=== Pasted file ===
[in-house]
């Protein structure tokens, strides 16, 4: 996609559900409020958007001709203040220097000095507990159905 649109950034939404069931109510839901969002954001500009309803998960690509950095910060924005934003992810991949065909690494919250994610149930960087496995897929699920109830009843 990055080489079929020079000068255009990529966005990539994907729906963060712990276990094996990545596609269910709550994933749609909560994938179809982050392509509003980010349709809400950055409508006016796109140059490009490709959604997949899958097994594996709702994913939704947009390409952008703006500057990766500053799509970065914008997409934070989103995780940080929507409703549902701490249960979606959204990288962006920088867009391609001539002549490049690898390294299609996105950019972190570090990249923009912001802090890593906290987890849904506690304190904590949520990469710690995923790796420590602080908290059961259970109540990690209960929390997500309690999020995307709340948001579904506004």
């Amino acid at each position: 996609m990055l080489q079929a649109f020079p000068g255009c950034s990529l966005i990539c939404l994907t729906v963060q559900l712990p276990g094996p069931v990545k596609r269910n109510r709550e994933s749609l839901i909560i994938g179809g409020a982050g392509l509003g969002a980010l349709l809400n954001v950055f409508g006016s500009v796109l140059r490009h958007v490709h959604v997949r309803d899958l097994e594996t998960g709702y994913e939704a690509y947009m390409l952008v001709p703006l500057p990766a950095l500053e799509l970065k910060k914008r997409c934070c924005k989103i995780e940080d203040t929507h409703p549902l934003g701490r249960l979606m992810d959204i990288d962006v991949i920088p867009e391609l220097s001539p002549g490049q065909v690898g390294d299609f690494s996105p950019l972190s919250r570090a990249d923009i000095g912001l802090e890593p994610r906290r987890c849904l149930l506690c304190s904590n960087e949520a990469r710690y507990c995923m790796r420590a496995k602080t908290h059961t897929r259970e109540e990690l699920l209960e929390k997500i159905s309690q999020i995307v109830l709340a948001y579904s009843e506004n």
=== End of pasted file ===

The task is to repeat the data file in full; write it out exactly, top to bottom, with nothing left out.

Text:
[in-house]
């Protein structure tokens, strides 16, 4: 996609559900409020958007001709203040220097000095507990159905 649109950034939404069931109510839901969002954001500009309803998960690509950095910060924005934003992810991949065909690494919250994610149930960087496995897929699920109830009843 990055080489079929020079000068255009990529966005990539994907729906963060712990276990094996990545596609269910709550994933749609909560994938179809982050392509509003980010349709809400950055409508006016796109140059490009490709959604997949899958097994594996709702994913939704947009390409952008703006500057990766500053799509970065914008997409934070989103995780940080929507409703549902701490249960979606959204990288962006920088867009391609001539002549490049690898390294299609996105950019972190570090990249923009912001802090890593906290987890849904506690304190904590949520990469710690995923790796420590602080908290059961259970109540990690209960929390997500309690999020995307709340948001579904506004």
């Amino acid at each position: 996609m990055l080489q079929a649109f020079p000068g255009c950034s990529l966005i990539c939404l994907t729906v963060q559900l712990p276990g094996p069931v990545k596609r269910n109510r709550e994933s749609l839901i909560i994938g179809g409020a982050g392509l509003g969002a980010l349709l809400n954001v950055f409508g006016s500009v796109l140059r490009h958007v490709h959604v997949r309803d899958l097994e594996t998960g709702y994913e939704a690509y947009m390409l952008v001709p703006l500057p990766a950095l500053e799509l970065k910060k914008r997409c934070c924005k989103i995780e940080d203040t929507h409703p549902l934003g701490r249960l979606m992810d959204i990288d962006v991949i920088p867009e391609l220097s001539p002549g490049q065909v690898g390294d299609f690494s996105p950019l972190s919250r570090a990249d923009i000095g912001l802090e890593p994610r906290r987890c849904l149930l506690c304190s904590n960087e949520a990469r710690y507990c995923m790796r420590a496995k602080t908290h059961t897929r259970e109540e990690l699920l209960e929390k997500i159905s309690q999020i995307v109830l709340a948001y579904s009843e506004n």